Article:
I am now in possession of the worlds most beautiful paper clip. How it came into my possession is a tale of theft, misinformation and architectural wonders. A tale to be told for generations, but first the paper clip itself. Just look at it:
Here it is again:
And once more for good luck:
It’s just an elegant piece of design. Its copper colouring, its subtle little bends, its longer than normal length, the way it clips paper. Just looking at it makes me happy. Good design makes me happy, there is something just joyful about discovering finding an object that does its job functionally while also being pleasurable to look at.
This paperclip doesn’t fasten paper together better than any other paperclip but the mere fact that it looks better give the things it hold more importance, more weight. Like this is a paperclip of note, the things that it secures should reflect that.
I actually do not own anything worthy of this paperclip. This makes ownership of it slightly stressful. It needs to be used or else it’s not doing its job, fulfilling its destiny. It needs to be seen or else the world will not know its beauty. But I have no documents of world interest which need to be collated. Its currently holding the papers it came with in an envelope on the floor. This is sacrilegious. Thoughts of it consume my mind, nagging me to help it reach its full potential.
How did I come to become the guardian of this entity I hear you ask? Well let me detail the caper.
Twas a radiant summers day in London, the city was alive in the magical way it does on those rare long hot days. It was a Monday afternoon, my weekday day off, not a day that a crime is expected to take place. The city is supposed to be mine to do with as I please, but it isn’t. the parks are full with people inhaling the sun on one of the 14 days it shows its face. They should be working. I don’t know why they are not. I ignore them. They are not why I’m here.
Its summer so the Serpentine pavilion is up, I love this. It’s like the paperclip, beautiful. Thought has gone into it, it’s a focal point, it brings people there just to exist in a space. It captures the eye and is fleeting, gone by autumn. The paper clip is more functional though. This pavilion encloses space but doesn’t protect from the weather.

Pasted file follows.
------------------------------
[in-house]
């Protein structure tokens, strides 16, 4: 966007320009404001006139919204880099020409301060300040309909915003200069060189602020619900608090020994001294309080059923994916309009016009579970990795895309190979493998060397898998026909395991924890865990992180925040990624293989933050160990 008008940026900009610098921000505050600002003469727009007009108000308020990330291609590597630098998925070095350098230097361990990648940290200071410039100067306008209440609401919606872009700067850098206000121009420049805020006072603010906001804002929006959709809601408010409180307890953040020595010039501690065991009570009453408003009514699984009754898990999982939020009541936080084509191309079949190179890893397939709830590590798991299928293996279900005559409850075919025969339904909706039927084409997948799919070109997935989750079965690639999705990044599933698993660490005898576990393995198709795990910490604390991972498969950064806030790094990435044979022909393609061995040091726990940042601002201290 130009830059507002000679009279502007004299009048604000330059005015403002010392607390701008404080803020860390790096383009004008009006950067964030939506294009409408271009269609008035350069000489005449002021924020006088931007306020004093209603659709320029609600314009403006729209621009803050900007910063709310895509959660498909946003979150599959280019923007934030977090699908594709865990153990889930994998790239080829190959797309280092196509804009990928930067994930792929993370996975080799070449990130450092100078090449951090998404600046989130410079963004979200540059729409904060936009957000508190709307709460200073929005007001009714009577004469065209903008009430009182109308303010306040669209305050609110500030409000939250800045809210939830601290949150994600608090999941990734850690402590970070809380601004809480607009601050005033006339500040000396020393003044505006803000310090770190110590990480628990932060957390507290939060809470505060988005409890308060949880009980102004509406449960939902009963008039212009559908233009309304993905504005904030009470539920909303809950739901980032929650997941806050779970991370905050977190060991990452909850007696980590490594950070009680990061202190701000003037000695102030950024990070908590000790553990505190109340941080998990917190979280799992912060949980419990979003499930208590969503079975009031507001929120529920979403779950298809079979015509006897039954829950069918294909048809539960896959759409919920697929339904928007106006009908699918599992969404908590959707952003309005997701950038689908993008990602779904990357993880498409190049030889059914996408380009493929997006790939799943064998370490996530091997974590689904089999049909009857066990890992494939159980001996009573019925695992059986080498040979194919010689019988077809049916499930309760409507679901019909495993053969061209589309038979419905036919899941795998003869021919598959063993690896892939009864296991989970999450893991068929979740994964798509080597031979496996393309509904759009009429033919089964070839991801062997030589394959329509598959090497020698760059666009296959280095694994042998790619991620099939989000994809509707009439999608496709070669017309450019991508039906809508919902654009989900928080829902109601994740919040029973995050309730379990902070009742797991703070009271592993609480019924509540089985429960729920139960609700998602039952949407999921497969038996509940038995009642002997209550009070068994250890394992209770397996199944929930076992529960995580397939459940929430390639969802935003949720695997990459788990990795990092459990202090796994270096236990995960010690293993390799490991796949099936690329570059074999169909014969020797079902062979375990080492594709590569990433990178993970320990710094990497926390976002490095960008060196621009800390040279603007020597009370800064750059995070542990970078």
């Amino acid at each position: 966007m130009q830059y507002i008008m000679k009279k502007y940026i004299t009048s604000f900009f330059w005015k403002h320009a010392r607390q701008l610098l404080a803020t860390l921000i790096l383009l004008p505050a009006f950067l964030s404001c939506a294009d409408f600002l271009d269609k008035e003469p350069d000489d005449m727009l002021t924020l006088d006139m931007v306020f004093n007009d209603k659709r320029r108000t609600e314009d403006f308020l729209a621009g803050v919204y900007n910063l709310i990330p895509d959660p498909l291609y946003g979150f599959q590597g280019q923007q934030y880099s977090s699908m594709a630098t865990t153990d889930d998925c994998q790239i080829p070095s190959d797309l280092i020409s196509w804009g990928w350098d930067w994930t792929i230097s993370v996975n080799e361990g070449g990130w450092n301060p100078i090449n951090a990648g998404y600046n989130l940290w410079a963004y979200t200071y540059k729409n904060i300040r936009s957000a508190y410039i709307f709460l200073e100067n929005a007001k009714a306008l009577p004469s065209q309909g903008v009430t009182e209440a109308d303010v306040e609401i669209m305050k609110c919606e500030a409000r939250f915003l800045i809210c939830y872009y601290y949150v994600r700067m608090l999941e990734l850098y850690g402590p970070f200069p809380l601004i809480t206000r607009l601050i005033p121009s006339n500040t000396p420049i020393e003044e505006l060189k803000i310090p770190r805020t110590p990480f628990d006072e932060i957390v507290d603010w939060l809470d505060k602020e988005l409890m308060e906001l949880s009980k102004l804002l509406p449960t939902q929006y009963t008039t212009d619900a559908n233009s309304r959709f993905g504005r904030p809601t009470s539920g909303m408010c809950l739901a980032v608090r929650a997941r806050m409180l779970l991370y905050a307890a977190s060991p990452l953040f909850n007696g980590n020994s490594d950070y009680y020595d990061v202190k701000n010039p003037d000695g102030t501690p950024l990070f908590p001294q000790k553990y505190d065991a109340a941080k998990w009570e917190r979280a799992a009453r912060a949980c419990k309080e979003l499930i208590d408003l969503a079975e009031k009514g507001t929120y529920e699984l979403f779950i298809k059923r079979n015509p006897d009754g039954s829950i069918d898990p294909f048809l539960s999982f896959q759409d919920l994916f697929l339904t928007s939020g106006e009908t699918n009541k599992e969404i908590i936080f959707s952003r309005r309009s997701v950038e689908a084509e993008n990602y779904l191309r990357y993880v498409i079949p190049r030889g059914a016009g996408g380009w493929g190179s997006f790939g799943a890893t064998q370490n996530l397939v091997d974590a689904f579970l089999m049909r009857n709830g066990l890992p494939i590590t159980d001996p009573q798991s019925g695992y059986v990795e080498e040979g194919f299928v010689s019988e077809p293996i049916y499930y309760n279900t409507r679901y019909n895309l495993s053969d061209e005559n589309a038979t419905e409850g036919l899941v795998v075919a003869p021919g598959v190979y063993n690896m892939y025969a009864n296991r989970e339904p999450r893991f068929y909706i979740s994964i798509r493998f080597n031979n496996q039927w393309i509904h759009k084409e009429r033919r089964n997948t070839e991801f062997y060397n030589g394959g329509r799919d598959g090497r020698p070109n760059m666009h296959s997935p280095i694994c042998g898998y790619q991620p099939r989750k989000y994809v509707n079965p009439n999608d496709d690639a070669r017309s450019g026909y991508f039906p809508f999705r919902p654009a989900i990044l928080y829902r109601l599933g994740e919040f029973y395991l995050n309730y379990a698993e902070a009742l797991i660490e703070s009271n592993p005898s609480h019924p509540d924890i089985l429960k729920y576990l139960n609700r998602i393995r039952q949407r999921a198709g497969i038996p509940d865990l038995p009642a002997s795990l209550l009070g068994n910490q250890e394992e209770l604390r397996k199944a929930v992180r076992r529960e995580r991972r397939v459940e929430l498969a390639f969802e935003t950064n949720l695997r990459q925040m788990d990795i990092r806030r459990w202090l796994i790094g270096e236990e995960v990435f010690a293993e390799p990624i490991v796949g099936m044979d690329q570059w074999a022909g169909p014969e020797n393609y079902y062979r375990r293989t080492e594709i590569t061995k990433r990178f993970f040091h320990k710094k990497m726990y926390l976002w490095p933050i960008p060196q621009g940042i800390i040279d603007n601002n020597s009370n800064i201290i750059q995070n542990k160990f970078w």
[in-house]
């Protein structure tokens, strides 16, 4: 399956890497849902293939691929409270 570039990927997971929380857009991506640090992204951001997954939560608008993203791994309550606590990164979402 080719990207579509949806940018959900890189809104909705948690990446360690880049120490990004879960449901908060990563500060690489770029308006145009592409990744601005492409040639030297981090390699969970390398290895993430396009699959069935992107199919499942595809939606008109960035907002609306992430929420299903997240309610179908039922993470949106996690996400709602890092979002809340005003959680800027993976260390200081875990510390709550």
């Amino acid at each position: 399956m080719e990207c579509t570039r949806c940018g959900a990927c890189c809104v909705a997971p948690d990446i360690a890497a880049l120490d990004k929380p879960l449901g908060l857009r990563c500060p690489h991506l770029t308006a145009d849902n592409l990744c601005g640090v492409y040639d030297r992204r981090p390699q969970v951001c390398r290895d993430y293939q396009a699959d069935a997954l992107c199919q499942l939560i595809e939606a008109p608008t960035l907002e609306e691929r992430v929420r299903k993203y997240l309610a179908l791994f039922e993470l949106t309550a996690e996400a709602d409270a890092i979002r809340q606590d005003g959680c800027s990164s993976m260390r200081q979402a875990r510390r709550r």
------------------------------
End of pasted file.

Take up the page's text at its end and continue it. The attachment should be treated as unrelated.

As I meander through the pavilion I crave more information about who made it, what influenced them, what it symbolises. As I sit tolerating a terrible M & S sandwich I spy a stand with A4 sized envelopes. I see people picking them up. I assume this is an information pack full of glossy images and inspirational quotes.
I finish the sandwich and move over to stand, not entirely sure I’m supposed to take one so trying to avoid the looks of the attendants. I inspect the stand, there is no sign saying what they are or inviting me to take one. They are larger than I would expect for a free brochure.
I take one.
As I pick it up I see the words on the top of the unit. They are faint and hard to see. As the envelope comes closer to me I realise I’m supposed to be giving a suggested $1 (this should be a pound sign, but my keyboard doesn’t have one) donation. It’s too late to put it back but I don’t want to donate and I see no box to do so in. I take it and move away, knowing I have effectively just stolen from a non-profit arts organisation. I’m a criminal.
I move back to the seats to inspect my prize as though I’ve made a contribution like a conscientious citizen and am enjoying the results. It’s not information about the pavilion. It’s a “Architecture Family Pack: Loose Parts Kit”. Kids are supposed to use all the perforated paper parts to create stuff, and bond as a family unit in the process. Learning through creating. I don’t want this, I’m not going to create something with it, I have no children, it will just sit there cluttering my small room.
But then I see it holding everything together. My prize. I didn’t know it was there but it had been calling me all along.
I stash the envelope in my bag to keep it all secure and to properly admire once I get home where I head immediately. Its glorious and mine. One day this will be seen as the start of my career as a well-designed objects thief, the point where it all started to go downhill.
I still just sit and admire it, it’s my precious. It needs a name, but no name is worthy of it.
How long this paperclip will be in my possession is up to the clip. I feel it moves about as it pleases, working its way to its destiny of fastening a document of world changing importance. One day it will no longer be mine, I may give it to a great love as a symbol of my feelings or it may be taken from me by a great enemy, or it may be pried from my cold dead hands. However it leaves me and wherever it goes it will be where it needs to be. This is a paperclip that is going places.
930 words about a paperclip complete.